A hand-blown pedestal vase in clear glass with three applied ornamental handles to the sides of the bowl. 14.5cm (5 ¾ inches) high. The polished pontil mark on the underside of the plain circular foot has an acid etched lozenge (12–C-C-8) for 12 January 1870 – Parcel 8. Registered design number 238052, registered by Hodgetts, Richardson and Pargeter, Wordsley Glass Works, Stourbridge. The registration description was for “Ornamental design for parts of a jug and goblet”.
There is a sketch of the registration representation on page 261 of Mervyn Gulliver’s “Victorian Decorative Glass – British Designs 1850-1914” which seems to show the details as on the vase.
(Permission for the re-use of the photos on GMB granted by James Miles).
This is yet another piece of mid-Victorian glassware that, without its lozenge, would have acquired all kinds of attributions, probably all of them wrong!
Hodgetts, Richardson & Pargeter only registered 6 designs between 1865 and 1870 (even though the partnership had legally ended in March 1869 – see below), and Pargeter left the business to run the Red House cone in 1871.
The registrations were:
RD 186478 – 3 May 1865. Flower stand in flint glass
RD 205210 - 27 December 1866. Flower stand (incorporates hanging baskets on rope pattern twisted rods).
RD 238052 – 12 January 1870. Ornamental design for parts of a jug and goblet.
RD 239421 – 28 February 1870. Handle and ornament for ewer and bowl.
RD 239242 – 28 February 1870. Handle and ornament for jug and goblet.
RD 246153 – 22 October 1870. Design for a comport comprising a shallow dish supported on a stem in the shape of a large S-scroll on a circular foot.
(Gulliver has sketches of all the H, R & P design representations on pages 261 and 262).
William J Hodgetts, Benjamin Richardson and Philip Pargeter were in partnership from September 1863 to March 1869 at the Wordsley Flint Glassworks, Stourbridge. Hodgetts and Pargeter were Richardson’s nephews. Pargeter returned to the works where he had been an apprentice in 1852. Hodgetts had been operating the Red House glassworks with his mother, Elizabeth.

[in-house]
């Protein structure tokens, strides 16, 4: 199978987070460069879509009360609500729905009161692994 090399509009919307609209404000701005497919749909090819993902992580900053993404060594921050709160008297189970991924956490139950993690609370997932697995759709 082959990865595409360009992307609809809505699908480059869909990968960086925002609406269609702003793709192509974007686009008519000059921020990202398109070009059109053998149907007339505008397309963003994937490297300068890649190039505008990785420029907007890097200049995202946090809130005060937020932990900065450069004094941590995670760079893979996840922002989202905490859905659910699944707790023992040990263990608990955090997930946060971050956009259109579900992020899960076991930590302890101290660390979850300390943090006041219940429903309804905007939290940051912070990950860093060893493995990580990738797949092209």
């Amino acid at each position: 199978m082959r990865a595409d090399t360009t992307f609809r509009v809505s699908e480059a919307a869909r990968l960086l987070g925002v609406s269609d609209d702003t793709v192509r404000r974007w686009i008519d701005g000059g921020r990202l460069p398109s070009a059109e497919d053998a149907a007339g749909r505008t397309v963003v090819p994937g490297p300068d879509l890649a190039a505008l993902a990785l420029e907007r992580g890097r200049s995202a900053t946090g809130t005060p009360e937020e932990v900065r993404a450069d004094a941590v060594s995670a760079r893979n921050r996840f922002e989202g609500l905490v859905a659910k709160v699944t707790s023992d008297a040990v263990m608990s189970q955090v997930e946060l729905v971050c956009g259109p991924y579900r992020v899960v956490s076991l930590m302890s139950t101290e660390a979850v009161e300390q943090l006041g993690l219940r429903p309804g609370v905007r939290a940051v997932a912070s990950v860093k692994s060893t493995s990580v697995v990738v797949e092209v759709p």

According to Jason Ellis in “Glassmakers of Stourbridge and Dudley 1612-2002”:
“Surprisingly the new partnership was not responsible for any new designs or masterpieces of glass, but continued a steady output of commercial products. For example, 1864 was the tercentenary of the birth of William Shakespeare and a range of Opal vases decorated with transfer printed ornament of Shakespeare’s house and monument at Stratford-upon-Avon was produced. The partnership lasted six years and was dissolved in  March 1869. Pargeter, who had been the manager, remained for a further two years.
….Pargeter left the firm [ then trading as Hodgetts, Richardson and Sons] in 1871 to take over the Red House glassworks…
…William James Hodgetts patented the first machine for applying threading on 6th May 1876. The availability of a machine to apply threading lead to hundreds of designs using threading from this date onwards, both at Richardsons’ and inevitably among their competitors.”